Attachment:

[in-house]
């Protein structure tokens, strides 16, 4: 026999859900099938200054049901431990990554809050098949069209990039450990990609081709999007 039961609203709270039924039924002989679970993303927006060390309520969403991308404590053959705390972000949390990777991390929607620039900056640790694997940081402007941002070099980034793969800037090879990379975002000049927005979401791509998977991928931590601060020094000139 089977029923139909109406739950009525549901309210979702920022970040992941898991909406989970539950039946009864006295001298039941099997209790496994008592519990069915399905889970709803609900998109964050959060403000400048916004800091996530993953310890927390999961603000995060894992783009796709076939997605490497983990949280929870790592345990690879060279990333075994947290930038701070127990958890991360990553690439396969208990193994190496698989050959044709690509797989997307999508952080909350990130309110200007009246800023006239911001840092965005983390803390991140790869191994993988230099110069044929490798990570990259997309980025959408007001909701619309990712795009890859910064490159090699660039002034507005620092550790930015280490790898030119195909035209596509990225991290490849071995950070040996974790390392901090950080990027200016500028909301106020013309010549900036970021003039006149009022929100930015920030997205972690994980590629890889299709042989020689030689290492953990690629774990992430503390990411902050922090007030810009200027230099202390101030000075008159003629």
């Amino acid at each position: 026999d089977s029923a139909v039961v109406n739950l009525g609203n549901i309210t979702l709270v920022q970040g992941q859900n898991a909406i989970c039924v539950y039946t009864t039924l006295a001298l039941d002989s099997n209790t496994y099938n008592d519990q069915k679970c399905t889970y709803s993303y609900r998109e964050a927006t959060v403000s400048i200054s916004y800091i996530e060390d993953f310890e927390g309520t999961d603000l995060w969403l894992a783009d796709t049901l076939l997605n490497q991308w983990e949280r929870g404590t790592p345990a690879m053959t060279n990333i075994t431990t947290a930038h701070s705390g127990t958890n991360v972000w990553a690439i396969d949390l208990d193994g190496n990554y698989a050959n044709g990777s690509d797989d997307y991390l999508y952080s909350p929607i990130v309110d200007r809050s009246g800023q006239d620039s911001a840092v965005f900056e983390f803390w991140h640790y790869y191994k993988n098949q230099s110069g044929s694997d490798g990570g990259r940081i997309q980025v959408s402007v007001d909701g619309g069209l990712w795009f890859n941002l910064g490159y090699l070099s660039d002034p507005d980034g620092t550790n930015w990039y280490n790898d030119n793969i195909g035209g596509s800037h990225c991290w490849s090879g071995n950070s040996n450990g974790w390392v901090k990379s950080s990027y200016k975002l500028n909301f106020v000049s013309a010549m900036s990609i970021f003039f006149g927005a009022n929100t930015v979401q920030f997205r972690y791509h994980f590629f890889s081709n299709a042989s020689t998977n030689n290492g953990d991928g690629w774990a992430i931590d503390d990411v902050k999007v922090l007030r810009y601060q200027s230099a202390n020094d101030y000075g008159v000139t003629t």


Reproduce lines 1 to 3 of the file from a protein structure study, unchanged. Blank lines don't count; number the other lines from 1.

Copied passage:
[in-house]
């Protein structure tokens, strides 16, 4: 026999859900099938200054049901431990990554809050098949069209990039450990990609081709999007 039961609203709270039924039924002989679970993303927006060390309520969403991308404590053959705390972000949390990777991390929607620039900056640790694997940081402007941002070099980034793969800037090879990379975002000049927005979401791509998977991928931590601060020094000139 089977029923139909109406739950009525549901309210979702920022970040992941898991909406989970539950039946009864006295001298039941099997209790496994008592519990069915399905889970709803609900998109964050959060403000400048916004800091996530993953310890927390999961603000995060894992783009796709076939997605490497983990949280929870790592345990690879060279990333075994947290930038701070127990958890991360990553690439396969208990193994190496698989050959044709690509797989997307999508952080909350990130309110200007009246800023006239911001840092965005983390803390991140790869191994993988230099110069044929490798990570990259997309980025959408007001909701619309990712795009890859910064490159090699660039002034507005620092550790930015280490790898030119195909035209596509990225991290490849071995950070040996974790390392901090950080990027200016500028909301106020013309010549900036970021003039006149009022929100930015920030997205972690994980590629890889299709042989020689030689290492953990690629774990992430503390990411902050922090007030810009200027230099202390101030000075008159003629």
């Amino acid at each position: 026999d089977s029923a139909v039961v109406n739950l009525g609203n549901i309210t979702l709270v920022q970040g992941q859900n898991a909406i989970c039924v539950y039946t009864t039924l006295a001298l039941d002989s099997n209790t496994y099938n008592d519990q069915k679970c399905t889970y709803s993303y609900r998109e964050a927006t959060v403000s400048i200054s916004y800091i996530e060390d993953f310890e927390g309520t999961d603000l995060w969403l894992a783009d796709t049901l076939l997605n490497q991308w983990e949280r929870g404590t790592p345990a690879m053959t060279n990333i075994t431990t947290a930038h701070s705390g127990t958890n991360v972000w990553a690439i396969d949390l208990d193994g190496n990554y698989a050959n044709g990777s690509d797989d997307y991390l999508y952080s909350p929607i990130v309110d200007r809050s009246g800023q006239d620039s911001a840092v965005f900056e983390f803390w991140h640790y790869y191994k993988n098949q230099s110069g044929s694997d490798g990570g990259r940081i997309q980025v959408s402007v007001d909701g619309g069209l990712w795009f890859n941002l910064g490159y090699l070099s660039d002034p507005d980034g620092t550790n930015w990039y280490n790898d030119n793969i195909g035209g596509s800037h990225c991290w490849s090879g071995n950070s040996n450990g974790w390392v901090k990379s950080s990027y200016k975002l500028n909301f106020v000049s013309a010549m900036s990609i970021f003039f006149g927005a009022n929100t930015v979401q920030f997205r972690y791509h994980f590629f890889s081709n299709a042989s020689t998977n030689n290492g953990d991928g690629w774990a992430i931590d503390d990411v902050k999007v922090l007030r810009y601060q200027s230099a202390n020094d101030y000075g008159v000139t003629t």